Jerry Seinfeld's Pop-Tart Movie Moving Forward After Scoring $14 Million Tax Credit, This Is Not A Mad-Lib

I'm pretty sure I ate breakfast this morning and I'm not hallucinating this story. I mean, I'm not 100% positive, but here we are. I'm not sure how I missed the news that Jerry Seinfeld was making a Pop Tart movie, but it's entirely possible that I thought it was a joke. This film is based on a stand-up bit Seinfeld did back 2010 on "The Late Show with David Letterman." California is giving Seinfeld money to do this project in the form of tax credits — $14.2 million in tax credits to be exact, from the California Film Commission, according to Variety.

The film will be called, "Unfrosted," which are the very worst of the Pop Tarts. What is the point of those? If I'm making the very unwise decision to eat these things after binge drinking for breakfast, I might as well go all out and eat the crunchy frosting with glitter sprinkles, right? This is being referred to as an "origin story" for the breakfast treat/something I ate in college every day, every meal, for a month. 

Seinfeld will star in, direct, and produce the film. He also co-wrote the script with Spike Feresten and Barry Marder who worked on "Seinfeld" and "The Bee Movie" with him. Seinfeld told the site:

"We are so happy to get the California tax credit which enables us to make our whole movie there. Having made all of the 'Seinfeld' series in L.A., I very much wanted to come back and shoot there again. On behalf of everyone working on the movie, we really appreciate the great welcome."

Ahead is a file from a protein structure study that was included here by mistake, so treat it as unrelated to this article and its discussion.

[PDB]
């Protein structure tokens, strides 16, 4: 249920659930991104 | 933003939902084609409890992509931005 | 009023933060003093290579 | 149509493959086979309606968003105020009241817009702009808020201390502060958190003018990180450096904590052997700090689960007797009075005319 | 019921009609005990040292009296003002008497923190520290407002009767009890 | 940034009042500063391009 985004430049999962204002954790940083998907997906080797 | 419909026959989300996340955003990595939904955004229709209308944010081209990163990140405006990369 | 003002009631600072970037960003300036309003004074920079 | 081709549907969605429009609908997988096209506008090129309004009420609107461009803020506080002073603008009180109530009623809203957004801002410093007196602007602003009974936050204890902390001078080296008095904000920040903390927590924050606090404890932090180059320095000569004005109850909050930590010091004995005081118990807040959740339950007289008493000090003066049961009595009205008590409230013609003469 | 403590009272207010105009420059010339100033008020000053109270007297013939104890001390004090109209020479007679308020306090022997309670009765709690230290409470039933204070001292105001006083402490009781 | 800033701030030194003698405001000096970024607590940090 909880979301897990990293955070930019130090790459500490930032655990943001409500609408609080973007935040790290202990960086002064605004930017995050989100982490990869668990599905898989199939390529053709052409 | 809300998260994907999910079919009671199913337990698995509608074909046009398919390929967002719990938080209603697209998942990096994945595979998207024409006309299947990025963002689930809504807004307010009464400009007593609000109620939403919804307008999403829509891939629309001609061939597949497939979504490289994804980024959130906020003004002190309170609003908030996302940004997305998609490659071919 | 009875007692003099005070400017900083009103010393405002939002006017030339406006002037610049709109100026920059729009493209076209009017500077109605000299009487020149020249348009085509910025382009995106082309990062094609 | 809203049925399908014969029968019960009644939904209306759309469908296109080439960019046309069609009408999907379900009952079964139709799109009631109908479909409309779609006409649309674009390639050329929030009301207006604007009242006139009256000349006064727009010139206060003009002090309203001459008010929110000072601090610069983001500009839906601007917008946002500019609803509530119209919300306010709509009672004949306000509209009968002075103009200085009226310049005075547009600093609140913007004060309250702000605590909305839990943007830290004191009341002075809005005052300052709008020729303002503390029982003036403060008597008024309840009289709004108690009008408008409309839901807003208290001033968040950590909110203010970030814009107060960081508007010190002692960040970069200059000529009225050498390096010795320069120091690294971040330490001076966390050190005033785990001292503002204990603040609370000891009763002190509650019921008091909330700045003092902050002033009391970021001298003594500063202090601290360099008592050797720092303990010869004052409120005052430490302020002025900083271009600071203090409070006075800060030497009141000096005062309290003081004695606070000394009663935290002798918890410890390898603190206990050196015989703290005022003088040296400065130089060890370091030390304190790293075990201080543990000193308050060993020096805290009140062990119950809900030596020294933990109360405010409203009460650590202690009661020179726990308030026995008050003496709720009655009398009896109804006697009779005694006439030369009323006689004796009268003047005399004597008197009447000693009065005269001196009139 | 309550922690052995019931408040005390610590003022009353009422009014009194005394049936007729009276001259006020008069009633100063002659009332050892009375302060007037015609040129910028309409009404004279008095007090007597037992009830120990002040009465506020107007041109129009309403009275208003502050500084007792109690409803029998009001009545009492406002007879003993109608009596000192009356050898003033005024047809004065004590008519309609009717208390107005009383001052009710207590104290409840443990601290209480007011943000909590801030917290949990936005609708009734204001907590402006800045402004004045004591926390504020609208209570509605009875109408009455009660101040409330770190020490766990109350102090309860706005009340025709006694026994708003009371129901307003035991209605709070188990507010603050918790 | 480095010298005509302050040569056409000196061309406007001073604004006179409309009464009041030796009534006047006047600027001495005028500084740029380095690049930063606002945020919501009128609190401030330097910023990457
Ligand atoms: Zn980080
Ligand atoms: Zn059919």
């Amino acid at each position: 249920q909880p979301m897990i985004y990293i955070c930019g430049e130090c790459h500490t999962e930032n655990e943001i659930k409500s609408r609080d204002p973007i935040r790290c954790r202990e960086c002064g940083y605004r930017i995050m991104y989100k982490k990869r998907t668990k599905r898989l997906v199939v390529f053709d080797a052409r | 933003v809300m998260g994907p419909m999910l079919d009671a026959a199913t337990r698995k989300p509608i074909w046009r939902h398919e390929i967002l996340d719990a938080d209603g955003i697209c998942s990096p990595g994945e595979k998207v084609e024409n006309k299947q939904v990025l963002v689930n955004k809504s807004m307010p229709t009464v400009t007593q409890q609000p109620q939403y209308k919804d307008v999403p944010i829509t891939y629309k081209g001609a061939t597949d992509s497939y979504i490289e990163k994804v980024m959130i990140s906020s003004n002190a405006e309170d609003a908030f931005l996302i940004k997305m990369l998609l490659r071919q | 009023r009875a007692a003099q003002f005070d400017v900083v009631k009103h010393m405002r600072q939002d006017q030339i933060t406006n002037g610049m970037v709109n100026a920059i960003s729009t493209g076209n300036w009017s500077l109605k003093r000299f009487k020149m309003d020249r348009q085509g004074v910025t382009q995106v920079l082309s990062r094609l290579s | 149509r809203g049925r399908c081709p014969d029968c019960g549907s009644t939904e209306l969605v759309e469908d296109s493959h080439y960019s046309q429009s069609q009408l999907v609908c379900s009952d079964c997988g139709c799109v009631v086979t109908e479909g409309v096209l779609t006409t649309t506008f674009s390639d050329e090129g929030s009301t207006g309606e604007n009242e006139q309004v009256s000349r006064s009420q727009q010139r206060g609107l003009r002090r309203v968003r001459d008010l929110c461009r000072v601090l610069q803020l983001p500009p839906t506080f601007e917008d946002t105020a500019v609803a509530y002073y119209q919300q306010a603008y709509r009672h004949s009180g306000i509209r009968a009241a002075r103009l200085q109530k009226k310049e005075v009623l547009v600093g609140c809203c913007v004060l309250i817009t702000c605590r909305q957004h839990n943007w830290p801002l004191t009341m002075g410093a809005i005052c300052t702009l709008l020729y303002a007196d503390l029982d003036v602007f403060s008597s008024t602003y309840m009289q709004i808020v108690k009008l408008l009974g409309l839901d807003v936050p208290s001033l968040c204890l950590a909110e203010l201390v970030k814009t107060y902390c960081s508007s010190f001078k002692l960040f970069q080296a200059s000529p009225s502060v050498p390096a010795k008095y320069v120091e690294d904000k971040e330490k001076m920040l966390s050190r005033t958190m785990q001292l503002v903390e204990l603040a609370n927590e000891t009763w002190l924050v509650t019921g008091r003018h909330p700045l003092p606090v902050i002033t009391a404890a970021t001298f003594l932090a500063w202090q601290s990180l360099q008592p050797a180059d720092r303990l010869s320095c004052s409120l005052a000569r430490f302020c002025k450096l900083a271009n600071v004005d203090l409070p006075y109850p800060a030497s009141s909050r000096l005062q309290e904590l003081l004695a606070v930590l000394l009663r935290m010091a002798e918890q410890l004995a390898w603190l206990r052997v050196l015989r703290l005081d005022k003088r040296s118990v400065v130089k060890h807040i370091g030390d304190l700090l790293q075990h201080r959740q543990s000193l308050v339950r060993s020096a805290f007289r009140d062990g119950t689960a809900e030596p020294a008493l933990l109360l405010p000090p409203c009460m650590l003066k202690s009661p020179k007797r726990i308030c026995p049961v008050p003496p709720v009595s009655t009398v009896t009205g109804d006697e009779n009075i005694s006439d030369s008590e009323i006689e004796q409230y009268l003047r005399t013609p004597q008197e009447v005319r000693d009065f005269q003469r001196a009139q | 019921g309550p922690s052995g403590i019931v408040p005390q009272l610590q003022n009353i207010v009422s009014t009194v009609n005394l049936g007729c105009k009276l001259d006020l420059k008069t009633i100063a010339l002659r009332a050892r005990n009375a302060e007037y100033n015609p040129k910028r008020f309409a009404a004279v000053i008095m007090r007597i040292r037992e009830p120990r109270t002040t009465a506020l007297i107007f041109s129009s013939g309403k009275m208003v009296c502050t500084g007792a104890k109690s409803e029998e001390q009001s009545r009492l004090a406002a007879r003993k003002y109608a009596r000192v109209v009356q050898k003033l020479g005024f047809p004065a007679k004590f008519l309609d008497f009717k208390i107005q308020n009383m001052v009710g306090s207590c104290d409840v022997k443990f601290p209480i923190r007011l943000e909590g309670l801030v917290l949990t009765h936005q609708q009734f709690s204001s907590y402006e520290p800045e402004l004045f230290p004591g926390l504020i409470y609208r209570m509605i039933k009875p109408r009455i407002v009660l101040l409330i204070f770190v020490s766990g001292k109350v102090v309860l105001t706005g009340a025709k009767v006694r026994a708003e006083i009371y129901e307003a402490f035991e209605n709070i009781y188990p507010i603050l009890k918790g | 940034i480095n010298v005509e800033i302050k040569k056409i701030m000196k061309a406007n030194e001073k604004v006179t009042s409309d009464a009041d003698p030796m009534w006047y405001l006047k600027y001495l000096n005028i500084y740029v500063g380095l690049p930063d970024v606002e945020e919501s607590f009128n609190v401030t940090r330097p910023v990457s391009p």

'One's not enough and three's too many'

I sort of fear movies about food products. There is a tiny part of me that can't eat food that's been anthropomorphized. That Frosted Mini Wheats commercial where cereal pieces sit in a bathtub of hot milk and discuss how their eight layers are stressed out and how they really needed this soak messes me up. I'm assuming this will be an animated film about the journey of a strawberry fulfilling its destiny as snack food because, unlike his goody goody strawberry buddies, he doesn't want to be healthy. He wants kids to love him ... and then eat him, I guess. It's a metaphor for bringing joy to people and making the ultimate sacrifice for a kid's breakfast or something. I don't know. I resign from the human race, and yeah, I'll probably watch it. I mean, I watched "Cats." How much worse ... you know what? I'm not even going to jinx us all by typing the rest of that sentence. 

That's complete speculation on my part. It's also possible that this is the full plot of the Netflix film. I have pretty good odds of being correct. 

By the way, Netflix was also given credits for "Atlas," "Beverly Hills Cop 4," and "Family Leave," bringing their total credits to $43.3 million. Overall, the California Film Commission gave out a record $149.2 million in credits for 30 films. This allows production companies to film in the state much cheaper than they could do it in other places. The commission has extra money this year because of the state's pandemic-related budget surplus as well as credits for films that didn't happen, got delayed, or were filmed in other states.

I'm not even going to ask why this one got the credits. Munchies, probably.